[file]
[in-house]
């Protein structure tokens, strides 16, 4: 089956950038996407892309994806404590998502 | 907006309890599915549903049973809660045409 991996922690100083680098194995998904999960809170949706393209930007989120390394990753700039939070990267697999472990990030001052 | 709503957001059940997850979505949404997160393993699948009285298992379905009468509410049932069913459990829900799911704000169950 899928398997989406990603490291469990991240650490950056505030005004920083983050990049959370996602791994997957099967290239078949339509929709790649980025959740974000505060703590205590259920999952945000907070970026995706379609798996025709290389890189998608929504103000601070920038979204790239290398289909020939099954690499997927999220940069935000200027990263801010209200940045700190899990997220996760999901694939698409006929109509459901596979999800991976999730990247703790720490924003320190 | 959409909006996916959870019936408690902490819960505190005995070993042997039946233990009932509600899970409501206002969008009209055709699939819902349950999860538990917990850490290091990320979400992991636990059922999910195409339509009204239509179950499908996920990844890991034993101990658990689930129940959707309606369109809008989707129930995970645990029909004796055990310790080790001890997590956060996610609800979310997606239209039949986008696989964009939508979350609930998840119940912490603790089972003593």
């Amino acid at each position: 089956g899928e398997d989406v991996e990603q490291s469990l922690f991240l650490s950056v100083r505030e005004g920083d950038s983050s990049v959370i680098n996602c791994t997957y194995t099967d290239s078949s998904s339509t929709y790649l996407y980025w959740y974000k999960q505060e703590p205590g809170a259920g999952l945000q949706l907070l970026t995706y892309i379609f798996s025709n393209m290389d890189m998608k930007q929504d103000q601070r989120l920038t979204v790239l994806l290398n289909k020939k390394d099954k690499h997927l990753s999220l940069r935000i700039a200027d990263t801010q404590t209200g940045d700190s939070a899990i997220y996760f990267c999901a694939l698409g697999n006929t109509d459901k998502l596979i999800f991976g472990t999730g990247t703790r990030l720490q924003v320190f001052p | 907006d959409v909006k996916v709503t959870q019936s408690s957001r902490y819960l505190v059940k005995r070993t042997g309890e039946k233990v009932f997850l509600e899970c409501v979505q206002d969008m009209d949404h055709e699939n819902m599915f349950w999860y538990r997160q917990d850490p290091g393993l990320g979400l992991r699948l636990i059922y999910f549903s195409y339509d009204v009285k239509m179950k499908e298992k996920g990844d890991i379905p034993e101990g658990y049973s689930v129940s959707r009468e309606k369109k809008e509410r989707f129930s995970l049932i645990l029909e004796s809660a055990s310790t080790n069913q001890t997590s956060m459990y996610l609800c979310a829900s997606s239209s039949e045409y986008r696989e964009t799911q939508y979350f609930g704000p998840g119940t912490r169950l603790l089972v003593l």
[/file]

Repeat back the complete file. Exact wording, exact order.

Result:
[in-house]
């Protein structure tokens, strides 16, 4: 089956950038996407892309994806404590998502 | 907006309890599915549903049973809660045409 991996922690100083680098194995998904999960809170949706393209930007989120390394990753700039939070990267697999472990990030001052 | 709503957001059940997850979505949404997160393993699948009285298992379905009468509410049932069913459990829900799911704000169950 899928398997989406990603490291469990991240650490950056505030005004920083983050990049959370996602791994997957099967290239078949339509929709790649980025959740974000505060703590205590259920999952945000907070970026995706379609798996025709290389890189998608929504103000601070920038979204790239290398289909020939099954690499997927999220940069935000200027990263801010209200940045700190899990997220996760999901694939698409006929109509459901596979999800991976999730990247703790720490924003320190 | 959409909006996916959870019936408690902490819960505190005995070993042997039946233990009932509600899970409501206002969008009209055709699939819902349950999860538990917990850490290091990320979400992991636990059922999910195409339509009204239509179950499908996920990844890991034993101990658990689930129940959707309606369109809008989707129930995970645990029909004796055990310790080790001890997590956060996610609800979310997606239209039949986008696989964009939508979350609930998840119940912490603790089972003593």
């Amino acid at each position: 089956g899928e398997d989406v991996e990603q490291s469990l922690f991240l650490s950056v100083r505030e005004g920083d950038s983050s990049v959370i680098n996602c791994t997957y194995t099967d290239s078949s998904s339509t929709y790649l996407y980025w959740y974000k999960q505060e703590p205590g809170a259920g999952l945000q949706l907070l970026t995706y892309i379609f798996s025709n393209m290389d890189m998608k930007q929504d103000q601070r989120l920038t979204v790239l994806l290398n289909k020939k390394d099954k690499h997927l990753s999220l940069r935000i700039a200027d990263t801010q404590t209200g940045d700190s939070a899990i997220y996760f990267c999901a694939l698409g697999n006929t109509d459901k998502l596979i999800f991976g472990t999730g990247t703790r990030l720490q924003v320190f001052p | 907006d959409v909006k996916v709503t959870q019936s408690s957001r902490y819960l505190v059940k005995r070993t042997g309890e039946k233990v009932f997850l509600e899970c409501v979505q206002d969008m009209d949404h055709e699939n819902m599915f349950w999860y538990r997160q917990d850490p290091g393993l990320g979400l992991r699948l636990i059922y999910f549903s195409y339509d009204v009285k239509m179950k499908e298992k996920g990844d890991i379905p034993e101990g658990y049973s689930v129940s959707r009468e309606k369109k809008e509410r989707f129930s995970l049932i645990l029909e004796s809660a055990s310790t080790n069913q001890t997590s956060m459990y996610l609800c979310a829900s997606s239209s039949e045409y986008r696989e964009t799911q939508y979350f609930g704000p998840g119940t912490r169950l603790l089972v003593l």